In this moving and somewhat disturbing memoir, twenty-four-year-old Koren Zailckas candidly talks about her experience with alcoholism (which began when she was only 14), half-remembered drunken sexual encounters, rape, and alcohol poisoning. She gives an intimate look into the largely overlooked issue of binge drinking among teen girls and young women.  This book is suggested to those who want to read true stories about underage drinking and early alcoholism.

2)  Dry by Augusten Burroughs

Augusten Burroughs, in the witty and offbeat writing style he is known for, recounts his stay in an alcohol rehabilitation facility for gay men.  But when he leaves, his recovery is challenged when he falls in love with a cocaine addict and his best friend dies of AIDS.  Simultaneously moving and humorous, Dry is suggested to readers who want a closer look inside a rehabilitation facility and want to read how someone else dealt with losing a friend to AIDS.

3)  Stitches by David Small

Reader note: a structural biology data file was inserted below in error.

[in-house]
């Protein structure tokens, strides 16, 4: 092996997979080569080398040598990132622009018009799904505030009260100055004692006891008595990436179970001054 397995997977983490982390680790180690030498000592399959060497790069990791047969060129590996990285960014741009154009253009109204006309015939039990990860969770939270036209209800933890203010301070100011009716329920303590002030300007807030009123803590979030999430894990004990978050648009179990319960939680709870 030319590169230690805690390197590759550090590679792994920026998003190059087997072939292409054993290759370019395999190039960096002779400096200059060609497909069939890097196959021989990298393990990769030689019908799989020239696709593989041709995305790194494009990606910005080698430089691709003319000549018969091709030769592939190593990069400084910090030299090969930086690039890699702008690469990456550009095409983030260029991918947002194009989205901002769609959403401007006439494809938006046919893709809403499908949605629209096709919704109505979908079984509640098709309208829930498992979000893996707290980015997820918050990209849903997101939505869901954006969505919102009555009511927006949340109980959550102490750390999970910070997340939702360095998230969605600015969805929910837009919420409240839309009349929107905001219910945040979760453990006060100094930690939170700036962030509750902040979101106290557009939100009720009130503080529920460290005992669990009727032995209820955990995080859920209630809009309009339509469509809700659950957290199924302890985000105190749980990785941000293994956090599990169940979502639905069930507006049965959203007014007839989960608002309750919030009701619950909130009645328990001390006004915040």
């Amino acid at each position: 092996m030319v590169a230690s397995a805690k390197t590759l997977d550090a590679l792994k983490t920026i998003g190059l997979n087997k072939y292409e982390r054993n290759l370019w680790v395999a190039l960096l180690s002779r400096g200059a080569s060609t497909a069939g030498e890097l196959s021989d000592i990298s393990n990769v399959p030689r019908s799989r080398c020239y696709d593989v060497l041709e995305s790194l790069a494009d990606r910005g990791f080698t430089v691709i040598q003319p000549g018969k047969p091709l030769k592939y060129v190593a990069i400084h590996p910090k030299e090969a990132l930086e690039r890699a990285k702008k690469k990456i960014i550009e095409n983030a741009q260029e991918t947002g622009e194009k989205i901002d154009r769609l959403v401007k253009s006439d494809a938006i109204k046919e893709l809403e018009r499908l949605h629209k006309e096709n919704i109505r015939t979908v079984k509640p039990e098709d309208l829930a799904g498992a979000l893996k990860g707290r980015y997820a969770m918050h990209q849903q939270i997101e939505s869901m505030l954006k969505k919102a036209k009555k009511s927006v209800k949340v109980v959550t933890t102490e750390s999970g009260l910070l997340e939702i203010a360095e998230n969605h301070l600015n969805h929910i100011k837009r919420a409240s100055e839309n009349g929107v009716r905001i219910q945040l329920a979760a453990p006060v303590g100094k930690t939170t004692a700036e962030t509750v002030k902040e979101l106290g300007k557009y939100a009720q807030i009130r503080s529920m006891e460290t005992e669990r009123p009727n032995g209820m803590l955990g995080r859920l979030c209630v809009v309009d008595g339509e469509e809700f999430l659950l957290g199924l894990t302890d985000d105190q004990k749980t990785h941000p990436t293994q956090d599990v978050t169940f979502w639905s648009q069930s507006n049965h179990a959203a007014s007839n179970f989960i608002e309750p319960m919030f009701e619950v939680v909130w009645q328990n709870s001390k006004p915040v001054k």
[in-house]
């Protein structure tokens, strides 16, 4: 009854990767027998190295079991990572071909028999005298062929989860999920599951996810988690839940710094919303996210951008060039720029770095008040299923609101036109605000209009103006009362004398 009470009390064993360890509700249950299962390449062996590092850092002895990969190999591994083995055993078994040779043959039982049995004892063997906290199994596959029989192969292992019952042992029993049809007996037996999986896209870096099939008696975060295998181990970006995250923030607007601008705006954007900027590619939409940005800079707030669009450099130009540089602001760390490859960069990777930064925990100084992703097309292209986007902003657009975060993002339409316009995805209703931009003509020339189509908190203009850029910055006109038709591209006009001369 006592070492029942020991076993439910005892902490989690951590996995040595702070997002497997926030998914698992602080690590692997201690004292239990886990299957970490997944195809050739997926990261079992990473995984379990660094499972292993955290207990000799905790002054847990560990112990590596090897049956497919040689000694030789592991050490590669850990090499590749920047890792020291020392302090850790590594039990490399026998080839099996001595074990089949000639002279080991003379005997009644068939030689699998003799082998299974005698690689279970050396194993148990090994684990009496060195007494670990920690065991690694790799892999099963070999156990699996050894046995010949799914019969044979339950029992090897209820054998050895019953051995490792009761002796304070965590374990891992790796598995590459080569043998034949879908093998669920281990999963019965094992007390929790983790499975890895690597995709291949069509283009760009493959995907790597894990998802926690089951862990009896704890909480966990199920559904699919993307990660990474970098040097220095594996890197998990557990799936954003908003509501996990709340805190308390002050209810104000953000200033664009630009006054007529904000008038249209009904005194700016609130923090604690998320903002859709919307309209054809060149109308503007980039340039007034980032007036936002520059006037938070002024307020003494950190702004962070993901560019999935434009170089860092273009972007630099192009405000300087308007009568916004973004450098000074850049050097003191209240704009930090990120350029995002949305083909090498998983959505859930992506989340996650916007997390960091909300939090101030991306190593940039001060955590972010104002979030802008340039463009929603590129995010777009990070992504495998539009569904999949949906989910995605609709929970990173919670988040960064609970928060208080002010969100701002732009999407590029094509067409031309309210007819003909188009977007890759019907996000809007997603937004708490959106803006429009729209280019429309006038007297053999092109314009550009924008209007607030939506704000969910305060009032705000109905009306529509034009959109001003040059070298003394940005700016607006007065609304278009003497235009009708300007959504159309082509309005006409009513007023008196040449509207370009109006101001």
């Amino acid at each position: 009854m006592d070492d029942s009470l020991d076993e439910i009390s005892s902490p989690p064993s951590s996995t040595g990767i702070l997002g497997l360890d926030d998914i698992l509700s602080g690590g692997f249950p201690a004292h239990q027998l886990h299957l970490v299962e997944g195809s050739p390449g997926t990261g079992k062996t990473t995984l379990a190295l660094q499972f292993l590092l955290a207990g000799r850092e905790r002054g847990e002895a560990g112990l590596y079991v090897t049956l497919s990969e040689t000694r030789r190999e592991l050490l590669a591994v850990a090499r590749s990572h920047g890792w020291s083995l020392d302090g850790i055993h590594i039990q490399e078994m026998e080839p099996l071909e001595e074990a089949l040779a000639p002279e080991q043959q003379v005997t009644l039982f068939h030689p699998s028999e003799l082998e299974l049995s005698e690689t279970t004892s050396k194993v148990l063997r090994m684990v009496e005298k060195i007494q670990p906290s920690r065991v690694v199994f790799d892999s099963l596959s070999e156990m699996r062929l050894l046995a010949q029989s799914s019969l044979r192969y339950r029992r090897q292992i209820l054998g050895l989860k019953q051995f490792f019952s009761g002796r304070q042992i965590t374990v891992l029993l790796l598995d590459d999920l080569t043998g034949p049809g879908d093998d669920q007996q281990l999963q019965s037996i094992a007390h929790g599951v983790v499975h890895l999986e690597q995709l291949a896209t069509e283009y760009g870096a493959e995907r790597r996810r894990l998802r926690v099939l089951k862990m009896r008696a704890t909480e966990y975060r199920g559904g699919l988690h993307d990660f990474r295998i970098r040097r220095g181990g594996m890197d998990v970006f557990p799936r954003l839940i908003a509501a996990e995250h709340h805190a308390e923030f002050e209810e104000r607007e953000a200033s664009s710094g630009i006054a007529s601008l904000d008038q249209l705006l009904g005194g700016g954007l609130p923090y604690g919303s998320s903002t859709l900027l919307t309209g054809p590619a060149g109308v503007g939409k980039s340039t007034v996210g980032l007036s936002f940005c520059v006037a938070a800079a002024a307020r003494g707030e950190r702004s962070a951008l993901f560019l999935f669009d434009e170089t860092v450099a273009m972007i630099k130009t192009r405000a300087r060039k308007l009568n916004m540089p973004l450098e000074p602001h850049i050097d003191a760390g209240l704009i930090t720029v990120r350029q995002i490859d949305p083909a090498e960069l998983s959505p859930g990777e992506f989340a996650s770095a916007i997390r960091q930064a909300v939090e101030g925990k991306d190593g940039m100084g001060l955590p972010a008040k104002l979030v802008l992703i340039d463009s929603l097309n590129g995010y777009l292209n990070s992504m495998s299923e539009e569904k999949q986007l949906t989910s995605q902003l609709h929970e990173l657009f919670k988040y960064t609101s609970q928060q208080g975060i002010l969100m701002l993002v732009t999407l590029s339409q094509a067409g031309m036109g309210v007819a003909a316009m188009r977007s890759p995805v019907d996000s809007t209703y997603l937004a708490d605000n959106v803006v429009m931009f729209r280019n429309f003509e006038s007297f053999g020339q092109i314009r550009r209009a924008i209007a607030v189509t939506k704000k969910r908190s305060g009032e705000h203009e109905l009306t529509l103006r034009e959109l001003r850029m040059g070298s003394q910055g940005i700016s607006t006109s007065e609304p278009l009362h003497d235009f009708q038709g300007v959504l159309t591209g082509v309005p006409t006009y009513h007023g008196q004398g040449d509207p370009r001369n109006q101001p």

Written in graphic novel format, Stitches is a poignant, grim, and deeply haunting memoir about the author’s childhood and adolescence among an emotionally unavailable family.  Young David ends up getting throat cancer from his radiologist father, who subjected him to repeated x-rays, and looses his ability to speak after surgery.  Distant, mute, and alone, David turns to drawing as an escape.  Although this suggestion is not about alcoholism or addiction, readers looking for a similarly powerful graphic novel could not go wrong with Stitches.

3 Relevant Fiction Works and Authors

1)  Lunar Park by Bret Easton Ellis

A fictional version of Bret Easton Ellis attempts to change his drug-addled, binge-drinking lifestyle by marrying movie star Jayne Dennis, moving to the suburbs, and becoming a father.  Everything seems well for a while, but when he begins writing a pornographic shock novel his life goes from mundane and peaceful to bizarre and horrific.  He relapses back into alcohol and drug abuse, his house becomes possessed by an insidious spirit, someone begins copying the serial killings in American Psycho, and his neighborhood suffers an increase in child abductions.  Like The Alcoholic, this novel contains similar semiautobiographical elements and features a drug-abusing, flawed character as a protagonist.  Suggested to readers looking for something a bit more wild and offbeat than The Alcoholic.

2)  Under the Volcano by Malcolm Lowry